With an ARM CPU. So they won't be able to run any Windows. You can guess what they will mostly be running. (Linux.) :D

    • by derGoldstein (1494129) on Sunday July 26, 2009 @07:54AM (#28826009) Homepage

      Whenever I hear about Linux in Germany, I think about the Munich migration. There's an ongoing debate as to whether or not it "is succeeding" or "will succeed".

      Last time this came up on /. was a month ago [slashdot.org].

      The migration project is called LiMux [wikipedia.org], and you'll find many places online that campaign against [blogspot.com] it (or strongly criticize it, sometimes it's hard to tell).

      But overall I think it's very good news that consumers are making a conscious decision, with their own wallets.

  • by Fri13 (963421) on Sunday July 26, 2009 @05:00AM (#28825395)

    I wanted to buy a sub-notebook (aka netbook) with linux but I could not find such on my country anywhere from shelf itself. Ordering could over one month and the extra bucks was included when comparing windows. Biggest resellers are just simply saying that Linux versions has be sold out since start and about 6 months ago they were marked such that they will not come back to the selling lines. So only way to get such computer is to buy it with Windows. Even that I never booted Windows but throw right in the mandriva disk and installed it over windows.

    It is not nice to be forced to be MS client in statics but not a client for Linux OS. At least Mandriva could get their own static about me because I registered this machine too for their database.

    If world would be fair, I could call to MS or Asus and say that I want my information of selling be removed from statics as MS user.

    • Re: (Score:3, Insightful)

      by rdnetto (955205)

      Why not ask for a refund on the cost of Windows?

      • by hitmark (640295)

        because its a very roundabout, and redundant way of getting rid of something one did not want in the first place?

  • Linux notebooks? (Score:5, Insightful)

    by Anonymous Coward on Sunday July 26, 2009 @05:12AM (#28825433)
    I'm sorry to say that, but I doubt that this shows a rising interest in Linux from mainstream customers in Germany. If you look at the customer reviews for the Asus notebook [amazon.de] (in German) you will find out that a lot of comments deal with removing Linux and replacing it with either Vista oder Windows 7. Naturally, customer reviews are not a representative survey but I guess a lot of people simple save the money for the OS and install pirated copies of Windows.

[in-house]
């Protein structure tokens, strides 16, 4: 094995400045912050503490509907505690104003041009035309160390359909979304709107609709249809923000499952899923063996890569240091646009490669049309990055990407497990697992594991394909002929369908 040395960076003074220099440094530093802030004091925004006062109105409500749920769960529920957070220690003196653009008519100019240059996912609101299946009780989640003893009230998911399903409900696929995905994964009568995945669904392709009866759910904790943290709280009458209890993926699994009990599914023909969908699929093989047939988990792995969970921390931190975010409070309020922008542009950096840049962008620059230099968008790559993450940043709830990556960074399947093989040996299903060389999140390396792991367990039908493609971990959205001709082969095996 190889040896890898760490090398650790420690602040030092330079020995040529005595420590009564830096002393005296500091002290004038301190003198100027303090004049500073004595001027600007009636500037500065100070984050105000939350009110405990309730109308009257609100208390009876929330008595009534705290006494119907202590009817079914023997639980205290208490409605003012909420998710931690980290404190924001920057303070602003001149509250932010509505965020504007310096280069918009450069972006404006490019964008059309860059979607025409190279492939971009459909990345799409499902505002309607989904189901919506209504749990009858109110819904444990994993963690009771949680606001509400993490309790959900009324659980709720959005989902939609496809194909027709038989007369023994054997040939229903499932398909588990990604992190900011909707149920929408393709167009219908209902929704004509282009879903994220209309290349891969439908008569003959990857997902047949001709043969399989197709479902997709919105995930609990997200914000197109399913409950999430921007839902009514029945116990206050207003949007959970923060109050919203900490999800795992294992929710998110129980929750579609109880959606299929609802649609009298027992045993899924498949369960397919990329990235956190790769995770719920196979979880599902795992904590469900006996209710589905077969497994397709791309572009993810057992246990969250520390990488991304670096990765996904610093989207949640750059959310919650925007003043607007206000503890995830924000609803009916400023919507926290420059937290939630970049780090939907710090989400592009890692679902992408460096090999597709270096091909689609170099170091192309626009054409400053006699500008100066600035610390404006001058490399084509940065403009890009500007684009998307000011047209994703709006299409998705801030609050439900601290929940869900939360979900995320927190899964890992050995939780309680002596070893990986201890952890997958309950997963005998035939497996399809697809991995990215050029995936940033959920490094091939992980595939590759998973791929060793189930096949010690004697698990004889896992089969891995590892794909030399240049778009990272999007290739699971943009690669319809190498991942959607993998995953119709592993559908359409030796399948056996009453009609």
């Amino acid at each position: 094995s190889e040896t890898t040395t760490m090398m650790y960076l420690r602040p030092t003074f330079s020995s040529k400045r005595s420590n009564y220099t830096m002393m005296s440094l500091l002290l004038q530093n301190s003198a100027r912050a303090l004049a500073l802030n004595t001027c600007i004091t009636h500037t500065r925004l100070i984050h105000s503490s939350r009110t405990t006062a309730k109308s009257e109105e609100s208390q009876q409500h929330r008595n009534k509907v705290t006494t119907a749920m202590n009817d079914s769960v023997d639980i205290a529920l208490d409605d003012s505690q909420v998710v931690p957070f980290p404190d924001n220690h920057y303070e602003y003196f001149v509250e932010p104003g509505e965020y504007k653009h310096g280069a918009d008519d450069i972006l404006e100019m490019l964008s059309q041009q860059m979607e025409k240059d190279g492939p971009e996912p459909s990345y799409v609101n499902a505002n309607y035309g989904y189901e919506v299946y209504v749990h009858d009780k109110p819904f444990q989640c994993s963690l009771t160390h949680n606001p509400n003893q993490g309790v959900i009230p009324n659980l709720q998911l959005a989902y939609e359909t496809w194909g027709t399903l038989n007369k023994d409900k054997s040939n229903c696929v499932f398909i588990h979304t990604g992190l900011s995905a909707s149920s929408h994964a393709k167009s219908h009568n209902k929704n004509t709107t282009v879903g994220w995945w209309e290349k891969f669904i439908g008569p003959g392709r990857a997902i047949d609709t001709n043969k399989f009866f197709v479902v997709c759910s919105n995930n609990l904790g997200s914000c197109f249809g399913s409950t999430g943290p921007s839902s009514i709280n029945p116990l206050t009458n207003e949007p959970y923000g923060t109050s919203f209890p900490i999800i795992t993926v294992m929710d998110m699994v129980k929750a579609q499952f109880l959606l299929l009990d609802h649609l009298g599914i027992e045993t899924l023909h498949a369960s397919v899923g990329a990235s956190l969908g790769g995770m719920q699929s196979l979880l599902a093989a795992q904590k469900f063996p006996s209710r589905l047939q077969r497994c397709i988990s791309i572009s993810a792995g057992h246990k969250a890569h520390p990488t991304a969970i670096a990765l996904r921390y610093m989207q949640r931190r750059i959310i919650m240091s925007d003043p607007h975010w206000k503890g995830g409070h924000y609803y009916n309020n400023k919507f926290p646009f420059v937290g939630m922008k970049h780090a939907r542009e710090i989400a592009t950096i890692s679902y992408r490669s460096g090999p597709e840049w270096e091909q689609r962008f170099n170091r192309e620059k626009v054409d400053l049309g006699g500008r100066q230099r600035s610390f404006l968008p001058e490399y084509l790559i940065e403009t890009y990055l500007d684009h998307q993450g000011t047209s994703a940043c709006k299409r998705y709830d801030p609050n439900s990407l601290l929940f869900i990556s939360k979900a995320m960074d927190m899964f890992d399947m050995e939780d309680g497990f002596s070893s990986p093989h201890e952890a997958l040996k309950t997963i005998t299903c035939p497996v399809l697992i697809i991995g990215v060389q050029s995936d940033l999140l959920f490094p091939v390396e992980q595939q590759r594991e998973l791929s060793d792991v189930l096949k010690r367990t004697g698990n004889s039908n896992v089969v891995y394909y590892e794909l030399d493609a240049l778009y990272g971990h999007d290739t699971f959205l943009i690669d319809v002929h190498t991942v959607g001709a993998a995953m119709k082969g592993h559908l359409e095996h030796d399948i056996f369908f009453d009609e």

• by clarkn0va (807617)
      Although I've never admitted it before now, I've been using this secret tactic to save money on Linux for years: I buy a cheap computer with Windows on it, sneak it home, and then just install Linux over it right away! Why pay retail for Linux?
  • Experiment (Score:5, Interesting)

    by dargaud (518470) <slashdot2@gdargau d . n et> on Sunday July 26, 2009 @05:14AM (#28825441) Homepage
    Like many here I admin family computers. A month ago I did an experiment. I told my parents I'd upgrade their aging computer (mobo and main HD change) and as such it would look different. I installed kubuntu instead of the previous system (which you can easily guess). Made sure there were desktop links to firefox, kmail, dolphin and a SD card image transfer script. I didn't even show them the result, just as an experiment. And I left. They called only once after a week: "Yeah it works fine, but we don't have skype anymore", which I promptly remotely installed. I consider this experiment a great success.
    • Re:Experiment (Score:5, Interesting)

      by WarJolt (990309) on Sunday July 26, 2009 @05:25AM (#28825479)

      I did a similar experiment. I installed Xubuntu on a 166MHz laptop to see if it would run well enough to be usable. Then I asked someone to give it a shot and compare it with her laptop running windows XP and had at least 2GHz processor. After she browsed a few web pages, I asked "Which is faster; Your laptop or this one?" She quickly replied "This one". I chuckled because I knew the truth. This laptop was at least 10x slower than her laptop.

      • Re:Experiment (Score:5, Insightful)

        by bemymonkey (1244086) on Sunday July 26, 2009 @06:47AM (#28825795)

        It's a bit unfair to compare a fresh Xubuntu install to a crapware infested aeons-old XP install...

        XP runs like a champ (at least in terms of speed) if you keep it clean and the hardware manufacturers manage to write proper drivers...

        • Re:Experiment (Score:5, Interesting)

          by MMC Monster (602931) on Sunday July 26, 2009 @07:54AM (#28826005)

          The thing is, most XP installations accumulate crap that slow it down in a year or two.

          The only way to clean it up is a fresh install, which most end users don't know how to do (or are too afraid to do).

          Linux doesn't fill up with crap. That being said, it doesn't fill up with crap because crap writers don't target Linux (yet).

          • Hmmm, I dunno, I've pretty much stopped reformatting. I run a few anti-malware programs once a month (no background scanners, just good old manual scans regularly) and my installs have remained clean for ages.

            • Re:Experiment (Score:4, Interesting)

              by hodet (620484) on Sunday July 26, 2009 @09:53AM (#28826531)